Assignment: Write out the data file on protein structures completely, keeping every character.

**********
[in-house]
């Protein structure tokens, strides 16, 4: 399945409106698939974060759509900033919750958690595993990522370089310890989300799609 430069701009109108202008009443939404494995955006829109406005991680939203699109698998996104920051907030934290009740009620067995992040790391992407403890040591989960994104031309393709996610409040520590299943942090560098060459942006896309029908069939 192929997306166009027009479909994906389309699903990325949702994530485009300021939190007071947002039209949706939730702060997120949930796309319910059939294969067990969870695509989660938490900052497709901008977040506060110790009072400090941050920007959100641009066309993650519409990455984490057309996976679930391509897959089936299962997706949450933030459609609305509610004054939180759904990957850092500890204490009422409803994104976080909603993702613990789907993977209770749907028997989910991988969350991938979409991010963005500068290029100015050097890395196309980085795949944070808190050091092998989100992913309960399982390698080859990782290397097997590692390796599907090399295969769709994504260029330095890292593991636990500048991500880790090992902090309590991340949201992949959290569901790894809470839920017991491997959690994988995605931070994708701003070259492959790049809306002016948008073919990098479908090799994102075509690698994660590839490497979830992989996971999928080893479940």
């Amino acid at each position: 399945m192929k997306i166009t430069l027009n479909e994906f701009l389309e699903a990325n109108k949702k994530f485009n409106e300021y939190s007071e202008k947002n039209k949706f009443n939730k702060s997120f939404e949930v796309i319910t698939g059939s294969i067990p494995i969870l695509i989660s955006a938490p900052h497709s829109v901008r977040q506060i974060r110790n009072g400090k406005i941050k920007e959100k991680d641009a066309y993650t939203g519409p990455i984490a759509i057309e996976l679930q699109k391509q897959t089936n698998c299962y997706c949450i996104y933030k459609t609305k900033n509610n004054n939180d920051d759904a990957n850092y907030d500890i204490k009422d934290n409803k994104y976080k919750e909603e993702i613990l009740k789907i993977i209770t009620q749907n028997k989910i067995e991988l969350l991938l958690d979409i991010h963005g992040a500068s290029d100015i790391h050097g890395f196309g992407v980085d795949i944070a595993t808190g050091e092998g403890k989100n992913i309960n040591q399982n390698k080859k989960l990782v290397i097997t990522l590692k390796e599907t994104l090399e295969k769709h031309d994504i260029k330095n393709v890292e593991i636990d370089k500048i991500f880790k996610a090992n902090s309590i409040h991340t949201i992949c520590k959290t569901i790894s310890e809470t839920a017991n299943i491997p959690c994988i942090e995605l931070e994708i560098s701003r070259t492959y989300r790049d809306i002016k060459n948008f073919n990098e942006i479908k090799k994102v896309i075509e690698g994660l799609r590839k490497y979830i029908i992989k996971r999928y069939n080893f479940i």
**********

[in-house]
């Protein structure tokens, strides 16, 4: 399945409106698939974060759509900033919750958690595993990522370089310890989300799609 430069701009109108202008009443939404494995955006829109406005991680939203699109698998996104920051907030934290009740009620067995992040790391992407403890040591989960994104031309393709996610409040520590299943942090560098060459942006896309029908069939 192929997306166009027009479909994906389309699903990325949702994530485009300021939190007071947002039209949706939730702060997120949930796309319910059939294969067990969870695509989660938490900052497709901008977040506060110790009072400090941050920007959100641009066309993650519409990455984490057309996976679930391509897959089936299962997706949450933030459609609305509610004054939180759904990957850092500890204490009422409803994104976080909603993702613990789907993977209770749907028997989910991988969350991938979409991010963005500068290029100015050097890395196309980085795949944070808190050091092998989100992913309960399982390698080859990782290397097997590692390796599907090399295969769709994504260029330095890292593991636990500048991500880790090992902090309590991340949201992949959290569901790894809470839920017991491997959690994988995605931070994708701003070259492959790049809306002016948008073919990098479908090799994102075509690698994660590839490497979830992989996971999928080893479940």
């Amino acid at each position: 399945m192929k997306i166009t430069l027009n479909e994906f701009l389309e699903a990325n109108k949702k994530f485009n409106e300021y939190s007071e202008k947002n039209k949706f009443n939730k702060s997120f939404e949930v796309i319910t698939g059939s294969i067990p494995i969870l695509i989660s955006a938490p900052h497709s829109v901008r977040q506060i974060r110790n009072g400090k406005i941050k920007e959100k991680d641009a066309y993650t939203g519409p990455i984490a759509i057309e996976l679930q699109k391509q897959t089936n698998c299962y997706c949450i996104y933030k459609t609305k900033n509610n004054n939180d920051d759904a990957n850092y907030d500890i204490k009422d934290n409803k994104y976080k919750e909603e993702i613990l009740k789907i993977i209770t009620q749907n028997k989910i067995e991988l969350l991938l958690d979409i991010h963005g992040a500068s290029d100015i790391h050097g890395f196309g992407v980085d795949i944070a595993t808190g050091e092998g403890k989100n992913i309960n040591q399982n390698k080859k989960l990782v290397i097997t990522l590692k390796e599907t994104l090399e295969k769709h031309d994504i260029k330095n393709v890292e593991i636990d370089k500048i991500f880790k996610a090992n902090s309590i409040h991340t949201i992949c520590k959290t569901i790894s310890e809470t839920a017991n299943i491997p959690c994988i942090e995605l931070e994708i560098s701003r070259t492959y989300r790049d809306i002016k060459n948008f073919n990098e942006i479908k090799k994102v896309i075509e690698g994660l799609r590839k490497y979830i029908i992989k996971r999928y069939n080893f479940i």